Tuesday, October 21, 2008

Letting a name and tradition fool you


It's an easy trap to fall into, so I won't laugh at a friend for the text messages he sent me after Boston's wins over Tampa Bay in Game 5 of the ALCS Thursday night and Game 6 Saturday night.

After Boston's improbable 8-7 comeback for the ages Thursday: "Well that sucks that might break the Rays."

During Boston's hotly contested 4-2 win Saturday, when I texted him that I smelled a Game 7: "It will happen and tampa will probably lose which sucks."

My friend wasn't the only one. Without doing a lick of research, I can guarantee you that even with Boston down 3-2 and needing two wins in St. Petersburg, a good portion of this country smelled two Boston wins. I'll bet my house — OK, I don't own a house; but you get the point — that prior to Game 7 Sunday, the majority of America thought Boston had another World Series berth in the bag.

The reasons for these thoughts? It's very simple, actually: name recognition and tradition. In other words, Boston had won two World Series in four seasons; Tampa hadn't sniffed the postseason ... ever. Fenway Park is one of the most recognized sports venues in the country and hundreds of books have been written about the Red Sox; the Rays haven't even been the "Rays" for a year and have only been a franchise for 11 seasons.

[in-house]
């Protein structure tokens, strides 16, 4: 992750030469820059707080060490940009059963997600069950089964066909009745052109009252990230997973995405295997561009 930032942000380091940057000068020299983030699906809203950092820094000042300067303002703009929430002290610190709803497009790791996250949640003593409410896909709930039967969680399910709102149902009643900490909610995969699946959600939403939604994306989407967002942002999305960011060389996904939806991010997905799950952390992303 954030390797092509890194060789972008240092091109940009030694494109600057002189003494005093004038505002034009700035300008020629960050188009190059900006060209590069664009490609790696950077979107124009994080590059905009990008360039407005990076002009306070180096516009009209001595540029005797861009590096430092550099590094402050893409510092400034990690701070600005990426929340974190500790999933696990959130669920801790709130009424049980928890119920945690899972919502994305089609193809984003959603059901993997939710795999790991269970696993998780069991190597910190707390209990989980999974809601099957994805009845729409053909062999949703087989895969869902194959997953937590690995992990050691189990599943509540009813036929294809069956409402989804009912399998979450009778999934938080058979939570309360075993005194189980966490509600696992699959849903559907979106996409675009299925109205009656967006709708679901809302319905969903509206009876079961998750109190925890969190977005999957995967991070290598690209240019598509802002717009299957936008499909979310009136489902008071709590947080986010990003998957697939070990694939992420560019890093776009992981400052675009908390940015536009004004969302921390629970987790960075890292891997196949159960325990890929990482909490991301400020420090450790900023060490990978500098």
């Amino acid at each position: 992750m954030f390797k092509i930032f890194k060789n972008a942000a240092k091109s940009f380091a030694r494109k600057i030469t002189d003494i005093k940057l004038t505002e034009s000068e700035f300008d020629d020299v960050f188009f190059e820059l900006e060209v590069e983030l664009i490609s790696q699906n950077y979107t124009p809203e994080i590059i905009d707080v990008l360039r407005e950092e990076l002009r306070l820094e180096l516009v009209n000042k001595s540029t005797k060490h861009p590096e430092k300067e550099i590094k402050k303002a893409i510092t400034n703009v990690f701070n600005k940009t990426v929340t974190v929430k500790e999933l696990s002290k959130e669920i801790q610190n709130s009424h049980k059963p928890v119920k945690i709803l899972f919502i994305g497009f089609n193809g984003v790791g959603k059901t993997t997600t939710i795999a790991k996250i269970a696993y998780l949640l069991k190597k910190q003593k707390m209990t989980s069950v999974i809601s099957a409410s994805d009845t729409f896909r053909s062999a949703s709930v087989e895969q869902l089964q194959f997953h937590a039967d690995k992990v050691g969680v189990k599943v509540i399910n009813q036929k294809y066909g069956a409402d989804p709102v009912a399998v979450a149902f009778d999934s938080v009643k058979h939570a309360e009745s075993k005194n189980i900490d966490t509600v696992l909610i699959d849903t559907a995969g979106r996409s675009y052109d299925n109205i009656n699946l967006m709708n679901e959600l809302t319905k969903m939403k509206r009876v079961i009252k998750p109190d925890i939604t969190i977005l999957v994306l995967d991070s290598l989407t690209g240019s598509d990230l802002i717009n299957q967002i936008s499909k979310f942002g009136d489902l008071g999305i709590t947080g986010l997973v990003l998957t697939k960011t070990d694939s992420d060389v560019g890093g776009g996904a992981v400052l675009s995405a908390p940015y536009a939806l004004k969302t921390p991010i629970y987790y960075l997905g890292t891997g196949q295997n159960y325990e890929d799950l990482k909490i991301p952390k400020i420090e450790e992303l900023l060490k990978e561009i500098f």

To make a bad analogy, you walk into a store to buy a six-pack. On one rack is Samuel Adams (no Boston connection intended). You know what you'd be getting. You've sipped hundreds of SAs over the years. On the other rack is an ale you've only seen at a party yet. You took one from a friend, but you aren't convinced you want to buy it yourself.

You take the Sam Adams simply because of its name and your history of drinking it.

It's a poor call. Just like giving up on the Rays to win the ALCS after their Game 6 loss.

The series went seven games, but the Rays dominated the first six games. There was no arguing that they weren't the better team. Just examine Games 3 through 6, because the first two games — Boston 2-0, Tampa 9-8 in 11 innings — cancel each other out as very tight ballgames.